July/August 2010, eSide Supply Management Vol. 3, No. 4
Strategies for getting your foot in the door — and, ultimately, becoming a valued business partner.
As a concept, customer relationship management (CRM) has been around for a long time. But, it has taken on an increased level of focus for many procurement groups around the globe as the function continues to grow from tactical support groups to strategic business partnerships. In turn, developing and managing relationships with internal customers has become critical. Companies are starting to put CRM-related goals into their procurement team's objectives, and some are even creating stand-alone CRM functions within procurement.
The end goal of any procurement group is to partner with internal businesses and work to get the most value out of each dollar the company spends. A strong partnership will ensure that procurement's goals and objectives are directly tied to the organization's goals and objectives. Relationships with key individuals must be developed and cultivated to develop that partnership dynamic.
The following are strategies which individuals at all levels within procurement can use to become valued business partners.
A great place to begin is by identifying the key decision-makers within an organization — but, this often is more difficult than it sounds. In many global organizations, the colleagues who set global or regional strategies are different than the colleagues who possess local P&L responsibilities. While it is advantageous to develop strong relationships with as many internal stakeholders as possible, time constraints will often force you to prioritize.
To this end, the colleagues who set strategy should be targeted. Even if they do not have direct P&L responsibility, their strategies are often implemented by a local operational team.
While this strategy might seem like a no-brainer, it is not often executed at the entry levels and mid-levels within procurement organizations. Colleagues are usually consumed with managing their category strategies and suppliers; many do not have the time left over to learn about their stakeholders' businesses disciplines. For example, if a procurement colleague is managing an enterprise category such as facilities management, developing working knowledge of this area would be highly beneficial.
Nothing builds credibility more quickly than being able to intelligently discuss the stakeholder's business area. Becoming an expert in that stakeholder's business is not necessary, but a working knowledge is. There are many ways to begin to gain this knowledge: seminars, web-based training, conferences and graduate classes are all good options.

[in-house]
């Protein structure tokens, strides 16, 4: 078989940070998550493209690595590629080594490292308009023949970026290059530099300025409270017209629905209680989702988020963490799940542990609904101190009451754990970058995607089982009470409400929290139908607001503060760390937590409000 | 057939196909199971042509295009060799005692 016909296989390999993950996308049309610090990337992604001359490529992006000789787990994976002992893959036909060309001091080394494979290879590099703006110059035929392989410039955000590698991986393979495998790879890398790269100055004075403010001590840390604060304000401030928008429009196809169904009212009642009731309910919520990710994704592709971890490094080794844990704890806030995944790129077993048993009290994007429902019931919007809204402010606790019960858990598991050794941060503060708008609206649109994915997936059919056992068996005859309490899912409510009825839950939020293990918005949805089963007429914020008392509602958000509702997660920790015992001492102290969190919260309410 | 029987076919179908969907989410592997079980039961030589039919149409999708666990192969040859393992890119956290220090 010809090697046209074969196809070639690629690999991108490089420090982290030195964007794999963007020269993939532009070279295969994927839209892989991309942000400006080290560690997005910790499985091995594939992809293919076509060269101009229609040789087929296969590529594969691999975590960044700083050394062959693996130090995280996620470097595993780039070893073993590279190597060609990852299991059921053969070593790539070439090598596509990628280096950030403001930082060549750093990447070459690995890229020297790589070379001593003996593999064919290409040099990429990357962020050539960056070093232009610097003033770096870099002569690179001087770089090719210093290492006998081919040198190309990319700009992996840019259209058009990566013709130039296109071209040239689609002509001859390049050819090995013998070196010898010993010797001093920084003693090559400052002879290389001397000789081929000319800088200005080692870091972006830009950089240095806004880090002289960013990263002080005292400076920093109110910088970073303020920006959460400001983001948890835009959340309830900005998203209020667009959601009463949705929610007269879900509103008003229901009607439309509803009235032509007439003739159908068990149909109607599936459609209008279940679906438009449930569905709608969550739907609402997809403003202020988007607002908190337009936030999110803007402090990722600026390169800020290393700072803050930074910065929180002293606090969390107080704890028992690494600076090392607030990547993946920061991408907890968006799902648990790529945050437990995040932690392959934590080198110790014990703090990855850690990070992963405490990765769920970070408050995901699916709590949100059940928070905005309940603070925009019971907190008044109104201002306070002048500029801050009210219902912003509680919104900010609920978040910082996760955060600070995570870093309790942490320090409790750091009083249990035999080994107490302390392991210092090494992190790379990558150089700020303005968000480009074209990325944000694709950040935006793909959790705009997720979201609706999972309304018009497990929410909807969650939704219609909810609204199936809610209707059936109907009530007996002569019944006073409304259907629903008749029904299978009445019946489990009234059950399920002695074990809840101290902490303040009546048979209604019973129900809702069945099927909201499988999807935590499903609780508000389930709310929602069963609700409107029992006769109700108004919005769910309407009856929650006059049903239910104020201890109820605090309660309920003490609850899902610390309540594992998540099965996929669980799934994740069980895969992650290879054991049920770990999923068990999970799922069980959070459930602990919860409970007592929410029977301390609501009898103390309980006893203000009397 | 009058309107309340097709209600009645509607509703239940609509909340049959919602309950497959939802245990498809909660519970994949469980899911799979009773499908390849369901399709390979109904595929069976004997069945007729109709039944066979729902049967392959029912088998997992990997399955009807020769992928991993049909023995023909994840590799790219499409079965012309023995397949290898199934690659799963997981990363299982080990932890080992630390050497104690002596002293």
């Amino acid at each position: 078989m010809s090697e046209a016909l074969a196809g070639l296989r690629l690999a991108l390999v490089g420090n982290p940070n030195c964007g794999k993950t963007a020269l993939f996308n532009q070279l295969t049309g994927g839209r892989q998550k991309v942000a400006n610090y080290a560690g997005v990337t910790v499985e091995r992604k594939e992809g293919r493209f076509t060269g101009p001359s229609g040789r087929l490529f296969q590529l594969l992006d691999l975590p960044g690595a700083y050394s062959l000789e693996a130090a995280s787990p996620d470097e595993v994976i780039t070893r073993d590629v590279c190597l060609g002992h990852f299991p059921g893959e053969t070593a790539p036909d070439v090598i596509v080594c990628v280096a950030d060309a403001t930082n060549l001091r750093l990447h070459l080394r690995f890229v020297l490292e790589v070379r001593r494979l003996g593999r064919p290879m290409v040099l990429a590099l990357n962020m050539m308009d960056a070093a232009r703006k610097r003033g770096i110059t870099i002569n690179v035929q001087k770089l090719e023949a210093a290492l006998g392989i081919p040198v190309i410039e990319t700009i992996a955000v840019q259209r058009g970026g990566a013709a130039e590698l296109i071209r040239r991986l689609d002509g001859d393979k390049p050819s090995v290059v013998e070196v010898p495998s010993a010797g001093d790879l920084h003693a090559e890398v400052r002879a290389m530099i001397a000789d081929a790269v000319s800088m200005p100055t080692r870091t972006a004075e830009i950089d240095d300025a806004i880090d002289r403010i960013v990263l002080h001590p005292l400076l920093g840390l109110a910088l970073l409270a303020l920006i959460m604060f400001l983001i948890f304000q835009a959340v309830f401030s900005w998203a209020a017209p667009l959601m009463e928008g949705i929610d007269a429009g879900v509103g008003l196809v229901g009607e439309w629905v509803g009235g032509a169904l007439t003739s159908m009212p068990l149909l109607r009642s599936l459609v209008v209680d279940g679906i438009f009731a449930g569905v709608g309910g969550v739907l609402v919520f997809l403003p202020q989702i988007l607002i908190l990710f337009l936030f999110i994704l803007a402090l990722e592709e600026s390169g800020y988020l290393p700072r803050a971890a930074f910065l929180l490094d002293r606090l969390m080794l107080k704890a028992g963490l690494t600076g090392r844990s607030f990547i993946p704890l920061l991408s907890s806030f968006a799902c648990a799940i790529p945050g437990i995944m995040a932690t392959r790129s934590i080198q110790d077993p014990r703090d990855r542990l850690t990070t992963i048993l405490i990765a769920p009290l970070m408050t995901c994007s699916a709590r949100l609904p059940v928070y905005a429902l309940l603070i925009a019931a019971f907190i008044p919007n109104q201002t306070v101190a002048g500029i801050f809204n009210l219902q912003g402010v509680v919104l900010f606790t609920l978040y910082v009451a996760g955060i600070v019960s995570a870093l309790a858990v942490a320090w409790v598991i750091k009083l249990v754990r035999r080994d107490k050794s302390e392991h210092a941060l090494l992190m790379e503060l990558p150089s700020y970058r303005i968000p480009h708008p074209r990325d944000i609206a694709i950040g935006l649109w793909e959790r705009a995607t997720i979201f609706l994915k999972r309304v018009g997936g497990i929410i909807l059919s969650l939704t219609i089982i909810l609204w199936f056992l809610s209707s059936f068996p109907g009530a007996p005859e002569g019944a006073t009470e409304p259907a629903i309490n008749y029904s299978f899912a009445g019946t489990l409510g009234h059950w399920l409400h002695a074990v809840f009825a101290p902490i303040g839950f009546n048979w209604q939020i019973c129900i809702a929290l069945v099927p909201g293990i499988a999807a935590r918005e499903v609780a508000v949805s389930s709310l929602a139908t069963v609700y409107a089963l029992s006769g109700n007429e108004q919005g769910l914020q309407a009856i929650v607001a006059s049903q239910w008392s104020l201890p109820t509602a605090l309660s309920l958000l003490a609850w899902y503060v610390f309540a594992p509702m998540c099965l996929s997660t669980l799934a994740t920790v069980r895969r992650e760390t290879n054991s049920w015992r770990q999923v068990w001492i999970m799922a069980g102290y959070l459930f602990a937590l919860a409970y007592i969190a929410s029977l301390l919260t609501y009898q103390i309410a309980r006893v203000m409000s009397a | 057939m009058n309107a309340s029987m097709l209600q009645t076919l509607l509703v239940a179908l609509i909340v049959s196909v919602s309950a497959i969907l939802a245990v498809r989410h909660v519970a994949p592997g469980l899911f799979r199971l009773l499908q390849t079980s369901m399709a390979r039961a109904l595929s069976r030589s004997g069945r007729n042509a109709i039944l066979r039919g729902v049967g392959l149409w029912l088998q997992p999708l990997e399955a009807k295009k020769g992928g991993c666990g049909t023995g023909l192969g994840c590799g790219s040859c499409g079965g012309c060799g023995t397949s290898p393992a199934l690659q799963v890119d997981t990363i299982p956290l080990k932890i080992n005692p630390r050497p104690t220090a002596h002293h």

One of the most effective techniques, however, is to join the same professional organizations to which that stakeholder belongs, and then attend meetings and functions together. Not only will the procurement colleague increase his or her knowledge of that business area, he or she will also gain valuable face time with the customer.
Supply management professionals often emphasize and focus on procurement's goals versus overall business objectives. However, stakeholders with P&L responsibilities are typically far more interested in how procurement can help attain the business goals.
Procurement professionals should keep this in mind during interactions with key stakeholders. It is essential that they understand the goals and objectives of the businesses they are supporting. This enables them to act as partners in achieving these businesses' objectives through procurement strategy.
Opportunities for procurement to add value to the business are not always presented in a clear, straightforward manner. As such, procurement professionals must develop the ability to extract important pieces of information from their discussions with the stakeholder.
Questions such as, "What are your current challenges?" are one way to get the conversation started. Generally, the stakeholder's answer generally will not be specific to procurement; even so, a supply management professional who is in tune with his or her customer's business can take this information and devise strategies to help that stakeholder.
After procurement gets its foot in the door, timely follow-up with the stakeholder is essential. This follow-up should be consistent with the type of meeting that took place. If, for example, it was simply an introductory meeting, then a brief e-mail thanking the stakeholder for its time, and offering to be of service in the future, is sufficient. On the other hand, if the meeting was held to discuss a specific issue, then follow-up should address any action items that arose.
Getting a foot in the door and a seat at the table are important steps toward building relationships and establishing supply management's presence within the company. But, it is also crucial that procurement takes what it learns from interactions with stakeholders and turns that information into value — in other words, action plans. Following through on these action plans ensures supply management's seat at the table is a permanent one.
Adam Hoy, C.P.M. is a client relationship manager in Pfizer's Worldwide Procurement group. He holds an MBA from Saint Louis University, a postgraduate certificate in finance, and is currently working on a master's degree in integrated marketing at New York University. To contact the author, please send an e-mail to firstname.lastname@example.org.
For additional CRM resources, visit the ISM articles database.
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